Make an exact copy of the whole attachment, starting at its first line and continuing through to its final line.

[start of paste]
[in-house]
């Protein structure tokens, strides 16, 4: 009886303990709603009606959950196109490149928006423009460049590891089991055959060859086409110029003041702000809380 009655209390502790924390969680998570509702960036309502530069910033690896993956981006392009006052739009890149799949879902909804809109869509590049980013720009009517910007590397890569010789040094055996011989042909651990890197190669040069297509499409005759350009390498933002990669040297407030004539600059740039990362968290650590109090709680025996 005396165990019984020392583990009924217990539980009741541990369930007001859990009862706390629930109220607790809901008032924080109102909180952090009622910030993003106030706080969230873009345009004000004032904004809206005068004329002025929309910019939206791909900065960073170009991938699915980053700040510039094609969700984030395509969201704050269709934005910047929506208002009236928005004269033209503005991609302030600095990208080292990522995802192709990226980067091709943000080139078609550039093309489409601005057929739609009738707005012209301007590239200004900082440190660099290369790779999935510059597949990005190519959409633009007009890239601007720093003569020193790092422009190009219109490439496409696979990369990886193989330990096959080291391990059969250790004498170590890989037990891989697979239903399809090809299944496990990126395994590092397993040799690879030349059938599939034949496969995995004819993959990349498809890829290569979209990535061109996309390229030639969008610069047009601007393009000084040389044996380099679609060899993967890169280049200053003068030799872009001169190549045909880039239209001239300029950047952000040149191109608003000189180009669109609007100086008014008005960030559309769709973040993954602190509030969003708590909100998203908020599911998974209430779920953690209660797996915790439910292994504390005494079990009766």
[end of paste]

[in-house]
């Protein structure tokens, strides 16, 4: 009886303990709603009606959950196109490149928006423009460049590891089991055959060859086409110029003041702000809380 009655209390502790924390969680998570509702960036309502530069910033690896993956981006392009006052739009890149799949879902909804809109869509590049980013720009009517910007590397890569010789040094055996011989042909651990890197190669040069297509499409005759350009390498933002990669040297407030004539600059740039990362968290650590109090709680025996 005396165990019984020392583990009924217990539980009741541990369930007001859990009862706390629930109220607790809901008032924080109102909180952090009622910030993003106030706080969230873009345009004000004032904004809206005068004329002025929309910019939206791909900065960073170009991938699915980053700040510039094609969700984030395509969201704050269709934005910047929506208002009236928005004269033209503005991609302030600095990208080292990522995802192709990226980067091709943000080139078609550039093309489409601005057929739609009738707005012209301007590239200004900082440190660099290369790779999935510059597949990005190519959409633009007009890239601007720093003569020193790092422009190009219109490439496409696979990369990886193989330990096959080291391990059969250790004498170590890989037990891989697979239903399809090809299944496990990126395994590092397993040799690879030349059938599939034949496969995995004819993959990349498809890829290569979209990535061109996309390229030639969008610069047009601007393009000084040389044996380099679609060899993967890169280049200053003068030799872009001169190549045909880039239209001239300029950047952000040149191109608003000189180009669109609007100086008014008005960030559309769709973040993954602190509030969003708590909100998203908020599911998974209430779920953690209660797996915790439910292994504390005494079990009766």